Mental health issues amongst children and young adults have risen significantly in recent years. Whether this is due to the erosion of stigma surrounding the subject (and reporting it) or whether social, economic or technological concerns are to blame is a matter of some debate. Regardless of the causes of this rise, mental health is an issue which needs to be treated and addressed seriously, and more than ever needs to be addressed in the workplace. After all, work takes up a huge amount of our time, so to feel mentally unwell at work means feeling unwell in all other aspects of our lives. The issue needs to be treated sensitively and effectively, for the good of employers and employees alike.
Why Are Young People at Risk?
Millennials are set to make up over 50% of the workforce by the middle of next year, and they are the age group most likely to be affected by mental health issues with regard to work. A large part of this is due to the changing nature of our economies – the baby boomer generation could expect a job for life – whereas those entering the workforce face a greater degree of fluidity. This can be empowering but it also leads to a larger degree of uncertainty about the future, financial worries and a breakdown of life/work balance as workers push themselves towards burnout through
Positive Working Culture
For most people, how they feel at work has a large and obvious knock-on effect on how they feel outside it, so it’s vital to provide a positive and stress-free working environment. It’s a fact of modern life that we spend more time at work than outside it, so fostering a workspace where communication up and down the chain of command is open and positive is crucial to staff wellbeing. Feeling like you can contribute without judgment or fear of reprisals, and being able to openly discuss your issues with your management or your peers means for more settled, productive work time. The overall vibe of a workspace has a huge impact on the people working there, so it should be relaxed, open and communal. Fear of taking days off sick for mental or physical health issues should be eradicated, and young people should be encouraged to look after their physical and mental wellbeing, rather than putting on a brave face.
Can Technology Help?
Rapidly developing technology (and specifically the ubiquity of social media) has been singled out as a contributor to anxiety and depression in young people. But technology can also be of benefit to our mental health in the workplace. Innovations in employee counselling, such as the implementation of AI is encouraging more people to open up about their issues, however, resistance to the new approach is present. Apps and other tech is available to help identify and tackle stress and anxiety triggers, encouraging the use of mindfulness, CBT or counselling to help. Workers should be informed about the overuse of technology, when to switch off from it and relax, and taught wellbeing or meditation techniques.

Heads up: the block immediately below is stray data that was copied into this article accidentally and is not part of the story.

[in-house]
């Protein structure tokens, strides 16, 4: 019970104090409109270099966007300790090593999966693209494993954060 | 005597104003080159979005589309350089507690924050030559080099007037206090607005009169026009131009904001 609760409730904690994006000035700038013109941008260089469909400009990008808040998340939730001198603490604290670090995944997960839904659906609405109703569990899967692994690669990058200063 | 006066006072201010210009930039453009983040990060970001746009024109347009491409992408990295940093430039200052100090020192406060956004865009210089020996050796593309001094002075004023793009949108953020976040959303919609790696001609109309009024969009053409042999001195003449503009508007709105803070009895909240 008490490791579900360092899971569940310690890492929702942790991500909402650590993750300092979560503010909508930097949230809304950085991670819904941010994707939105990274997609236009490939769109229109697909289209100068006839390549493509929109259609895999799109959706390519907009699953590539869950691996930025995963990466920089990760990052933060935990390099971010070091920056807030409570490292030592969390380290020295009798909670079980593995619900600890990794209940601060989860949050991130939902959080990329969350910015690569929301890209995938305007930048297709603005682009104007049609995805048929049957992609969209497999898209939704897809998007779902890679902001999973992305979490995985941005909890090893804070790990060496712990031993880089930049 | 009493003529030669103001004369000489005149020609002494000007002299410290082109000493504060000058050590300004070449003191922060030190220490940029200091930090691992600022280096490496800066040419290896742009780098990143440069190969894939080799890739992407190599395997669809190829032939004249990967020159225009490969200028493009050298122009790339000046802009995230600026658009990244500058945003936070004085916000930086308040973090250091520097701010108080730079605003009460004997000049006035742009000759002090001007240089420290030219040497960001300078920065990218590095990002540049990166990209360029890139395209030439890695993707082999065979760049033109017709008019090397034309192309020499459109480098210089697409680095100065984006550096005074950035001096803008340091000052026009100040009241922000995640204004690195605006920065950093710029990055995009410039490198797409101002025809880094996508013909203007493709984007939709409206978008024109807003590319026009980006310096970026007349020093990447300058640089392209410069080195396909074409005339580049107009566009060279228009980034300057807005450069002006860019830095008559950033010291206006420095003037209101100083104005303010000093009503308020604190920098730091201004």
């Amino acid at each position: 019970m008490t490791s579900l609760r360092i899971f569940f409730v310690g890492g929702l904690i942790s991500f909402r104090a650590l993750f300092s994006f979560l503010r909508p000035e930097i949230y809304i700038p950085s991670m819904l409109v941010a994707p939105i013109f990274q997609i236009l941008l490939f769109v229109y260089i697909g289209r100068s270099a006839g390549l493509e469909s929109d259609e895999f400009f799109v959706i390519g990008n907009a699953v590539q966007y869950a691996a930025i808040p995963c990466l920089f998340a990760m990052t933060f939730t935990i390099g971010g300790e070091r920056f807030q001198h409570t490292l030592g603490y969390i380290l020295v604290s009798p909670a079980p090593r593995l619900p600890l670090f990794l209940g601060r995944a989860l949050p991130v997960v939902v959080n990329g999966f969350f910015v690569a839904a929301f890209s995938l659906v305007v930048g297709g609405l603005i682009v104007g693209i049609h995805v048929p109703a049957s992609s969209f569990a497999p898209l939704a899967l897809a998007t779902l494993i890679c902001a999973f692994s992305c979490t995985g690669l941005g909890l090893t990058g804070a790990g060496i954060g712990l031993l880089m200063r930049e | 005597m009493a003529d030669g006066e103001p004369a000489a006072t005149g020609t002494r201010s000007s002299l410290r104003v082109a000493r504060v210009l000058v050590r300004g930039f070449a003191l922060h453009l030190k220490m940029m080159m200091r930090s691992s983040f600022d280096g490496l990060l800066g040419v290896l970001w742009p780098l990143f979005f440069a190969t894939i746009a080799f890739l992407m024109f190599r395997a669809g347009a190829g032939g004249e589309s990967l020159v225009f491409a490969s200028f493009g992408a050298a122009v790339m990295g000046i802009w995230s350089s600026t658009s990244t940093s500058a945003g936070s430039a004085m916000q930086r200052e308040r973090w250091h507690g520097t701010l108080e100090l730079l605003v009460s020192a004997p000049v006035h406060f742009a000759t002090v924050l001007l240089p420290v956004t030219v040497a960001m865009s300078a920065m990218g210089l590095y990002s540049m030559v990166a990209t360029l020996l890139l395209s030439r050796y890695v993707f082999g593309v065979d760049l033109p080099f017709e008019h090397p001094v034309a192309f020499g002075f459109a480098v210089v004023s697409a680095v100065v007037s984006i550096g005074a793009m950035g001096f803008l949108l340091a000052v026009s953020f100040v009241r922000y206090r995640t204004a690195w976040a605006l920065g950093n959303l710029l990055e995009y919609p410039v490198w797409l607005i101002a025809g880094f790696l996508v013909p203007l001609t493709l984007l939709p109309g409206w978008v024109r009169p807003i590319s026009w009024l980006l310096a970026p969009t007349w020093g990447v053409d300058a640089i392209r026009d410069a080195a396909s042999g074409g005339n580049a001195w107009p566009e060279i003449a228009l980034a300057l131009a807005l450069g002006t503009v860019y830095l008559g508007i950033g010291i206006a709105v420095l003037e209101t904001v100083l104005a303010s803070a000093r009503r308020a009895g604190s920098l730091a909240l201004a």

Although remote work is on the rise, much of our workforce spend their days in an office. An office can be a great place to work, or it can be a terrible drain on our energy, a contributor to stress or worse, depression, depending on how it is designed, laid out and managed. Natural light is a commodity that has often been overlooked in office design over the years, but its positive impact on employees is now proven beyond doubt. Open-plan offices, with different zones to take breaks from desk work and relax and interact with other employees are also rising in popularity. Many offices are now highly focused on employee wellbeing, with games areas or communal spaces such as meeting rooms using natural light, plants and sofas – these break up the day and reduce stress levels. Thought is given to the kind of food on offer in canteens and cafeterias, with healthy options available. All this adds up to less anxious and stressed employees.
Practical Solutions for Young People
As mentioned above, financial and performance worries are rife amongst younger workers. Obviously, better pay and permanent contracts are a step in the right direction. The eradication of stigma over taking sick days or vacations is of great help – the idea that taking time off will negatively impact your reputation at work is a serious anxiety trigger amongst young workers. Recognition and reward for good work alongside a strong, sensitive support network for anyone suffering from mental health issues are two other key focal points.
It’s testament to increased awareness, education and training that mental health issues are being addressed more effectively in many workplaces. More needs to be done surrounding the issue, especially with regard to young people who are just starting their careers, but simple, informed and stigma-free changes to attitudes and physical space can make a huge difference to the wellbeing of our workforce.
Bethany Seton is a recent economics graduate, working for the last two years as a community counselor. Before settling in an office again, she decided to follow her passion for writing and traveling. Currently, she travels with her laptop and writes for various blogs, hoping one day she will gather all the experience she gets in one book.
Feature Image source: Pixabay